Global investments in energy-efficiency measures have reached $310 billion annually — nearly $100 billion more than investments in renewable energy last year, according to a new report from the International Energy Agency. Efficiency measures saved the equivalent of 2 billion tons of oil between 2001 and 2011 in the 18 countries evaluated in the report, which is more than the annual energy demand of the U.S. and Germany combined.
The residential sector saw the largest improvement in efficiency, with energy demand falling 5 percent from 2001 levels, according to the report. Homes and businesses are commonly turning to efficiency measures such as low-energy lighting, smart thermostats, and improved insulation to lower energy costs.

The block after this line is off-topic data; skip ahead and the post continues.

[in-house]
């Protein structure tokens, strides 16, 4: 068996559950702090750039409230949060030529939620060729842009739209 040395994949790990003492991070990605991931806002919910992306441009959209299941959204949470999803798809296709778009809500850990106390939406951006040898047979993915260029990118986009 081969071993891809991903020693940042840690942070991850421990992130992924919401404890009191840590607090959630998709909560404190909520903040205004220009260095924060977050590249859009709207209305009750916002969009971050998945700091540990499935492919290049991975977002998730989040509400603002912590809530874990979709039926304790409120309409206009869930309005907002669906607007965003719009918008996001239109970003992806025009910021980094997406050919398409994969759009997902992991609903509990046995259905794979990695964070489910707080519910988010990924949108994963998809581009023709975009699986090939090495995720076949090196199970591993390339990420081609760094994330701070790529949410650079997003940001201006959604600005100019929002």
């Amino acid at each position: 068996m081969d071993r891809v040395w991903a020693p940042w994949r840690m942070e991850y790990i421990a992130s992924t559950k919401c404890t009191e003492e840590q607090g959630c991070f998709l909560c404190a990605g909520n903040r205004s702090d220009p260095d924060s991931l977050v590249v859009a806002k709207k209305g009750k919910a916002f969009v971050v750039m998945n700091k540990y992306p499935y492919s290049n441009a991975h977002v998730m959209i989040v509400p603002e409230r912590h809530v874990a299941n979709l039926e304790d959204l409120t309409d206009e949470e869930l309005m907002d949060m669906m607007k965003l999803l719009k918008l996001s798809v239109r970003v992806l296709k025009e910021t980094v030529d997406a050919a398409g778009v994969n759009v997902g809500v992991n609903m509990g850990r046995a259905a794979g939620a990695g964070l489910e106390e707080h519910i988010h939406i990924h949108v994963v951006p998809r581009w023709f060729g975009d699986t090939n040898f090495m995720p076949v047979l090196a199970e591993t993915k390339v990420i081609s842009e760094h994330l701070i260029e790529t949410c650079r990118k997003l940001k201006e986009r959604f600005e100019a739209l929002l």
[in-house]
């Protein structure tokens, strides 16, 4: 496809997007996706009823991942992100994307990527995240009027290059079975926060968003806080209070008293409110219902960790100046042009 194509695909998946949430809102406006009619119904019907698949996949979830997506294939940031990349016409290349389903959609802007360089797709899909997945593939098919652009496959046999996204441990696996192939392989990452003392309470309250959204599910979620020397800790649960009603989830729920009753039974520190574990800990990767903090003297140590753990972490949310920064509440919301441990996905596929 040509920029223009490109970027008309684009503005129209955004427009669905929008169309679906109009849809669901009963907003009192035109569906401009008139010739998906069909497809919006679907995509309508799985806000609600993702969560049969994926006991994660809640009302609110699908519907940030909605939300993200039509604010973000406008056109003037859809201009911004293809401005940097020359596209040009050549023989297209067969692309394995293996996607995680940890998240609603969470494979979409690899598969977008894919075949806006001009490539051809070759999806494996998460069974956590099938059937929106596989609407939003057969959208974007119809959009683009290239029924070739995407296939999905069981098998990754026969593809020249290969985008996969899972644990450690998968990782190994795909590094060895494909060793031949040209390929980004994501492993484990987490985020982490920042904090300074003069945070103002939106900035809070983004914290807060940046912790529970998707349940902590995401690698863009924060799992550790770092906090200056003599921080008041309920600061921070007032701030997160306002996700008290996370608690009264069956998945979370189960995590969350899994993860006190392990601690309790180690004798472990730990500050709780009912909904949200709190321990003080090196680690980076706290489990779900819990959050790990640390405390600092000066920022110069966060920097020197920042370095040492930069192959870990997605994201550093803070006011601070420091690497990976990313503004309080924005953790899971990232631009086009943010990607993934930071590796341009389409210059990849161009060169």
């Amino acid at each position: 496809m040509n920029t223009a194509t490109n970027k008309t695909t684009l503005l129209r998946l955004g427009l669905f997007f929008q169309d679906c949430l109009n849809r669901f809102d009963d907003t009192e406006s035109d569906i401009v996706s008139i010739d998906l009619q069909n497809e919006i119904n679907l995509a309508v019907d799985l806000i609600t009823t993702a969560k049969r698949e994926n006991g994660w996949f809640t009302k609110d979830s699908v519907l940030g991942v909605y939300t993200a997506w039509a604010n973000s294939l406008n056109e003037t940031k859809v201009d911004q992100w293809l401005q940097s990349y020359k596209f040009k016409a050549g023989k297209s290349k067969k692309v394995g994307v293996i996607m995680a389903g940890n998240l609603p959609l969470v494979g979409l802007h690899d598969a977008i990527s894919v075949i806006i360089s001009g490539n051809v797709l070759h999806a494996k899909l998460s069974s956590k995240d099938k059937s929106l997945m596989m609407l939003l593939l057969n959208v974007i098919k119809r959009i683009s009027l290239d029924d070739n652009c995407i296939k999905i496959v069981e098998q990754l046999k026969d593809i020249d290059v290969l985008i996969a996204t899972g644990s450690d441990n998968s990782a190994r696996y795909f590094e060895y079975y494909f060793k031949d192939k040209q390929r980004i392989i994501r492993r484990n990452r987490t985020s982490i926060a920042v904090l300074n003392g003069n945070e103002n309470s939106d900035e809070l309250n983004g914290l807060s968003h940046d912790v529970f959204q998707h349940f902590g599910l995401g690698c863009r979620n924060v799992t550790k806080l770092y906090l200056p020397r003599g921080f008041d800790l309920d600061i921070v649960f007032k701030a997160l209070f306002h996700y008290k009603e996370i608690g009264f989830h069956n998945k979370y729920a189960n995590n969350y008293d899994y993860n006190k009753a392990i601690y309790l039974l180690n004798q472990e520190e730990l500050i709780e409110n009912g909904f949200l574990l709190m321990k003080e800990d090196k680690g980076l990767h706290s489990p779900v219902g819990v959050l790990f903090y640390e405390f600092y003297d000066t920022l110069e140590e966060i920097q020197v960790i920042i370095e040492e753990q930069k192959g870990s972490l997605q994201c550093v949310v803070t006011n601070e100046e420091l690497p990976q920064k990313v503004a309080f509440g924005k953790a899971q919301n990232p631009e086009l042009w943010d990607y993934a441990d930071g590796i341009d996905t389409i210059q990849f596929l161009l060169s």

In the transportation sector alone, energy-efficiency measures could reduce up to $190 billion in fuel costs over the next six years, the report says. To limit global temperature increases to no more than 2 degrees Celsius, the largest share of emissions reductions — 40 percent — will need to come from improvements in energy efficiency, the agency said.